Written by Karl in January of 2004 for a medical school application for Wayne State University.

A noteworthy diverse cultural experience in the spring of this year was staying for three months in San Lucas Toliman, Guatemala, where I did volunteer work for the mission church’s medical clinics in the pueblo communities. I worked with a nurse practitioner who single-handedly ran the clinics. While learning much about the general health and medical needs of the people, I wanted to know more about them, especially their family structures and social customs. I left the security and comfort of the mission lodgings to live with the Mucias, a family of nine children headed by Teresa. Seven children, ranging in age from twelve months to twenty years, were biologically hers; two more were orphans, taken in when their parents died. During my stay with the Mucias, I was welcomed as a family member, which gave me a unique opportunity to witness how individuals and families survive in spite of terrible hardships. In this environment I learned first hand the importance of values that I had tended to take for granted.

The first lesson I learned was the value of optimism. The circumstances of the Mucia family would be demoralizing to the average American. Teresa’s husband left her two years ago, leaving a huge debt on the modest house where they live. He has not sent money, has no desire to return and essentially has abandoned the children. To keep food on the table and the bank at bay, Teresa opened a small tienda, a store where the children, barely in their teens, take turns waiting on customers. They also clean houses and baby-sit to augment the family income. Teresa, in addition to maintaining the household, struggles with three jobs to pay the mortgage and buy supplies. In this extremely poor environment their problems are endless, but through it all they remain positive. This optimism, mutual support, and self-sacrifice will eventually, I believe, create stability and improve their ability to overcome most obstacles.

Optimism alone, however, is nothing without perseverance. Giving up or giving in would never occur to them. When things do not work, they invariably try something new. They seldom complain about how hard life is; they only think of other ways to solve their problems. When Teresa failed to close a purchase of egg-laying chickens, she said the important thing was to never give up. Within days she closed the deal. Her determination set an example for the rest of the family who worked hard to smooth conflicts, share in family labors, and persevere both at home and school.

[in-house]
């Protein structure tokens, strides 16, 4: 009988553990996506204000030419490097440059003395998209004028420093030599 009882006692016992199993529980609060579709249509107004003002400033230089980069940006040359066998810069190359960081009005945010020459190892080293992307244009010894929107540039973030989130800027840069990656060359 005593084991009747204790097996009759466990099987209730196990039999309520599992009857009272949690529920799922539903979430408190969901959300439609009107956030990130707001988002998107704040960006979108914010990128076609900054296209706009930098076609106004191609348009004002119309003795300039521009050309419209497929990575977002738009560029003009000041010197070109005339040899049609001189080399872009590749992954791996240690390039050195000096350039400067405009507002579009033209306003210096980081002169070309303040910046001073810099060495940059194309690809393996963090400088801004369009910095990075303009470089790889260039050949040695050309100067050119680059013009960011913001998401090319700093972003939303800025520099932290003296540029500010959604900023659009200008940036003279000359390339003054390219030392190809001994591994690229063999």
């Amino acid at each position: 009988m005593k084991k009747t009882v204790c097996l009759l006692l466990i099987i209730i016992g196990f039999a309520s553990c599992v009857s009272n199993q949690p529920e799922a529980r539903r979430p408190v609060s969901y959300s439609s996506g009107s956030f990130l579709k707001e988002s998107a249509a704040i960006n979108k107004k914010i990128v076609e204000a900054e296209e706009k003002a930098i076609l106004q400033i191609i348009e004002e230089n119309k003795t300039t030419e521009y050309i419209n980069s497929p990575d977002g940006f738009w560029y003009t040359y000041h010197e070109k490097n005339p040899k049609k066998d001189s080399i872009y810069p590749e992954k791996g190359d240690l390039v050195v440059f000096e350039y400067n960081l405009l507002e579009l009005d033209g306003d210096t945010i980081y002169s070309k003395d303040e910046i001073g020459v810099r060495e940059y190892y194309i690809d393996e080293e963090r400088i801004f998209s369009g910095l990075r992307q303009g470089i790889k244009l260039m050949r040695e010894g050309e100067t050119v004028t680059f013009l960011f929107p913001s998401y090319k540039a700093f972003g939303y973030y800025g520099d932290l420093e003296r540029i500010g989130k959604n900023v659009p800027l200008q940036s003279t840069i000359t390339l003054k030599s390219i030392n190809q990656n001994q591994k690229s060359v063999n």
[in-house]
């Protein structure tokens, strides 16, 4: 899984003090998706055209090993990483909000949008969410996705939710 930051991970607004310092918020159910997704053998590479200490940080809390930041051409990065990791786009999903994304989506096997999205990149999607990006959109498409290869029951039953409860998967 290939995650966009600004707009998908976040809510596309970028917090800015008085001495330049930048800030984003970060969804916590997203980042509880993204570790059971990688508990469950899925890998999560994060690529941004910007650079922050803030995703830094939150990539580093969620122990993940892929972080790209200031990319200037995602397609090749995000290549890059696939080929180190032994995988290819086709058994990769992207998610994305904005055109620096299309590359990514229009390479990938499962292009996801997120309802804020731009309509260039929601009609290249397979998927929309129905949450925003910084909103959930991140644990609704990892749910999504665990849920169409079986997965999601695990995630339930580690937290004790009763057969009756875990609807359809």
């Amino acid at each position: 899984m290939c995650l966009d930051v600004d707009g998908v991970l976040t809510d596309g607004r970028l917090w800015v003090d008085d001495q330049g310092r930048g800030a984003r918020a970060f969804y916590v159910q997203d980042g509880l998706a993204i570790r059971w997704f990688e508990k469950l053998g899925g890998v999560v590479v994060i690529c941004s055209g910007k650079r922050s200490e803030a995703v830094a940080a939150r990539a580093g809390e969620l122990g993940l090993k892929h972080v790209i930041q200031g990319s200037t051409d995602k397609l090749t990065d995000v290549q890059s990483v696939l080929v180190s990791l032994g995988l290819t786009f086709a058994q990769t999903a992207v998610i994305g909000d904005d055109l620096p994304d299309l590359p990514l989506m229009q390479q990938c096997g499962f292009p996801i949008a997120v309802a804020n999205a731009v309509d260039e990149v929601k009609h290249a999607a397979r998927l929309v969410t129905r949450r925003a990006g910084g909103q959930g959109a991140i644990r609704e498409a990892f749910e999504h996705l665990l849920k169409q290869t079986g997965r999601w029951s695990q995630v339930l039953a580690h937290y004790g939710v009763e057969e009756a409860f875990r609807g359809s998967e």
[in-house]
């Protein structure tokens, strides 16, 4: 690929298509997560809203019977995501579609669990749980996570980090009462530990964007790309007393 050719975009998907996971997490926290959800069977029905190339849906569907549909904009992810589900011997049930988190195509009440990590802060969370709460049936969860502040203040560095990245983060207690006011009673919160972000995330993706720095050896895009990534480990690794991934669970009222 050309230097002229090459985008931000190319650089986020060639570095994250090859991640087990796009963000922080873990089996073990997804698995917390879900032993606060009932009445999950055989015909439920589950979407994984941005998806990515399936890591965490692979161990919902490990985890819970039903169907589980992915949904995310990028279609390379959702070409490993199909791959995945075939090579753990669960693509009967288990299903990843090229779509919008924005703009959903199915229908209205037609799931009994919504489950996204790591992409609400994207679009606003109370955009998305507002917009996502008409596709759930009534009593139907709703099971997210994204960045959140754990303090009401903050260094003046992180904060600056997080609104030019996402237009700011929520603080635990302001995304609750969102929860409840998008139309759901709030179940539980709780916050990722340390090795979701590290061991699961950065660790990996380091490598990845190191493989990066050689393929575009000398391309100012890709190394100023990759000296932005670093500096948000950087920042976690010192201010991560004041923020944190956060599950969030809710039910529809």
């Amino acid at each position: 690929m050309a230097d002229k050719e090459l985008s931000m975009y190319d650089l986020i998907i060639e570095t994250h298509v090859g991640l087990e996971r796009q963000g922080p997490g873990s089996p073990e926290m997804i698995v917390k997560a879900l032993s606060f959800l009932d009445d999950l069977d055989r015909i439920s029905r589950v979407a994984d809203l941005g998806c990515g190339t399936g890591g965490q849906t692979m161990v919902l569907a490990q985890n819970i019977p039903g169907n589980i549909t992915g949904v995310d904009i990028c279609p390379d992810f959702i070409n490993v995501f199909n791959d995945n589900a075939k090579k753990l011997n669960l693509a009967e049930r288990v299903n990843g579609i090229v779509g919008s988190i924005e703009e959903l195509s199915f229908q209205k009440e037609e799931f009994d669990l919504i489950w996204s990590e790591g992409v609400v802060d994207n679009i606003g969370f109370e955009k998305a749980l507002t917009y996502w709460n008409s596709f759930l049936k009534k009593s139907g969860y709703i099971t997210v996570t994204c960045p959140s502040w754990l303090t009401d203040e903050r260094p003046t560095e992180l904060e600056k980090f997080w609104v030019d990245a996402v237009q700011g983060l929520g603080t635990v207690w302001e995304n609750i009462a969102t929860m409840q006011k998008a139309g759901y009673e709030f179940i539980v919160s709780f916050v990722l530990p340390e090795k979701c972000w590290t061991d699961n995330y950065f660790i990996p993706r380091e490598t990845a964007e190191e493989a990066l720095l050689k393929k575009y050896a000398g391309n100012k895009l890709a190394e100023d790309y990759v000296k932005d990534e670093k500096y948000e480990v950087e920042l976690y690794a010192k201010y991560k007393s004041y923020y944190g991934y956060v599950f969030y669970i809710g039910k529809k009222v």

The most important value the Mucias embrace unquestioningly is family. The children cooperate and sacrifice for the general welfare of the entire family. To help the family out of debt, the eldest daughter, Maria, left home to find a better paying job far away from San Lucas, with the intention of sending money back to her family. When Maria left, it felt as if a member of the family had died and that the integrity of the family unit had been damaged. But soon the checks began to arrive along with weekly phone calls from her. Everyone worked harder at home to make up for her absence, and with the help of each other, they have become even stronger as a family.

After I left my Guatemalan family, I realized that they had taught me so much more than I had taught them. They demonstrated first hand important lessons and invaluable teachings that will last the rest of my life.